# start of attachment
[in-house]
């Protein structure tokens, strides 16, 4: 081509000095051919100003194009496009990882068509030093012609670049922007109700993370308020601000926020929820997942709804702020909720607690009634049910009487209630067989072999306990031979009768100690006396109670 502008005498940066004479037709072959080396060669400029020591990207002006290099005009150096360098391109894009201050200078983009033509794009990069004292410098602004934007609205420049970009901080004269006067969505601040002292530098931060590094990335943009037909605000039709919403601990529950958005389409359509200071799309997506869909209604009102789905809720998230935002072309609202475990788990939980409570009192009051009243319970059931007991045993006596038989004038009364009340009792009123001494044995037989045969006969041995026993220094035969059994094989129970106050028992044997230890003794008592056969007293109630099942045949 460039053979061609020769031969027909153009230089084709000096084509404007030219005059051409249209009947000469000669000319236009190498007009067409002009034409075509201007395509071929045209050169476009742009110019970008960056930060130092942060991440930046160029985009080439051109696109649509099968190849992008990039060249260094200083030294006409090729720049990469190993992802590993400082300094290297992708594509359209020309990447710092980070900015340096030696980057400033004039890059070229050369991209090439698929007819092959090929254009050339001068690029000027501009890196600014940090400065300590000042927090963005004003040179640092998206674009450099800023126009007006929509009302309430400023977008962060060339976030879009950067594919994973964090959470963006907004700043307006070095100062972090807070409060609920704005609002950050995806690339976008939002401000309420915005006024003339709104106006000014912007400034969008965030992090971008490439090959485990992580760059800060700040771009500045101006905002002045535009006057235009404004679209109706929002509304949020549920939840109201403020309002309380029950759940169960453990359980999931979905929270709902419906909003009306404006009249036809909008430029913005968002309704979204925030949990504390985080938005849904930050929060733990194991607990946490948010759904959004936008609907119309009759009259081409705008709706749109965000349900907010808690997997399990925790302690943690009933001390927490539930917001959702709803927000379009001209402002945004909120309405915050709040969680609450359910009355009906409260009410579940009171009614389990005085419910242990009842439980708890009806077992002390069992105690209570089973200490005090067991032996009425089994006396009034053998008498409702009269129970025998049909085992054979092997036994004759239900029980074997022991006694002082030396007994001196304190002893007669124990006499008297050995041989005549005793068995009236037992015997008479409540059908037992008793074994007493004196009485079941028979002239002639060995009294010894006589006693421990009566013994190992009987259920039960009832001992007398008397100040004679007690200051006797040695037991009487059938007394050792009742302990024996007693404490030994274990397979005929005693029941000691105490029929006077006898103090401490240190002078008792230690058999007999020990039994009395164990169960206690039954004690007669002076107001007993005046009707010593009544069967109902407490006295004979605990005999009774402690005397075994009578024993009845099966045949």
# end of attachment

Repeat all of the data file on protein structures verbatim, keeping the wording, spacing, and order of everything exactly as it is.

[in-house]
């Protein structure tokens, strides 16, 4: 081509000095051919100003194009496009990882068509030093012609670049922007109700993370308020601000926020929820997942709804702020909720607690009634049910009487209630067989072999306990031979009768100690006396109670 502008005498940066004479037709072959080396060669400029020591990207002006290099005009150096360098391109894009201050200078983009033509794009990069004292410098602004934007609205420049970009901080004269006067969505601040002292530098931060590094990335943009037909605000039709919403601990529950958005389409359509200071799309997506869909209604009102789905809720998230935002072309609202475990788990939980409570009192009051009243319970059931007991045993006596038989004038009364009340009792009123001494044995037989045969006969041995026993220094035969059994094989129970106050028992044997230890003794008592056969007293109630099942045949 460039053979061609020769031969027909153009230089084709000096084509404007030219005059051409249209009947000469000669000319236009190498007009067409002009034409075509201007395509071929045209050169476009742009110019970008960056930060130092942060991440930046160029985009080439051109696109649509099968190849992008990039060249260094200083030294006409090729720049990469190993992802590993400082300094290297992708594509359209020309990447710092980070900015340096030696980057400033004039890059070229050369991209090439698929007819092959090929254009050339001068690029000027501009890196600014940090400065300590000042927090963005004003040179640092998206674009450099800023126009007006929509009302309430400023977008962060060339976030879009950067594919994973964090959470963006907004700043307006070095100062972090807070409060609920704005609002950050995806690339976008939002401000309420915005006024003339709104106006000014912007400034969008965030992090971008490439090959485990992580760059800060700040771009500045101006905002002045535009006057235009404004679209109706929002509304949020549920939840109201403020309002309380029950759940169960453990359980999931979905929270709902419906909003009306404006009249036809909008430029913005968002309704979204925030949990504390985080938005849904930050929060733990194991607990946490948010759904959004936008609907119309009759009259081409705008709706749109965000349900907010808690997997399990925790302690943690009933001390927490539930917001959702709803927000379009001209402002945004909120309405915050709040969680609450359910009355009906409260009410579940009171009614389990005085419910242990009842439980708890009806077992002390069992105690209570089973200490005090067991032996009425089994006396009034053998008498409702009269129970025998049909085992054979092997036994004759239900029980074997022991006694002082030396007994001196304190002893007669124990006499008297050995041989005549005793068995009236037992015997008479409540059908037992008793074994007493004196009485079941028979002239002639060995009294010894006589006693421990009566013994190992009987259920039960009832001992007398008397100040004679007690200051006797040695037991009487059938007394050792009742302990024996007693404490030994274990397979005929005693029941000691105490029929006077006898103090401490240190002078008792230690058999007999020990039994009395164990169960206690039954004690007669002076107001007993005046009707010593009544069967109902407490006295004979605990005999009774402690005397075994009578024993009845099966045949």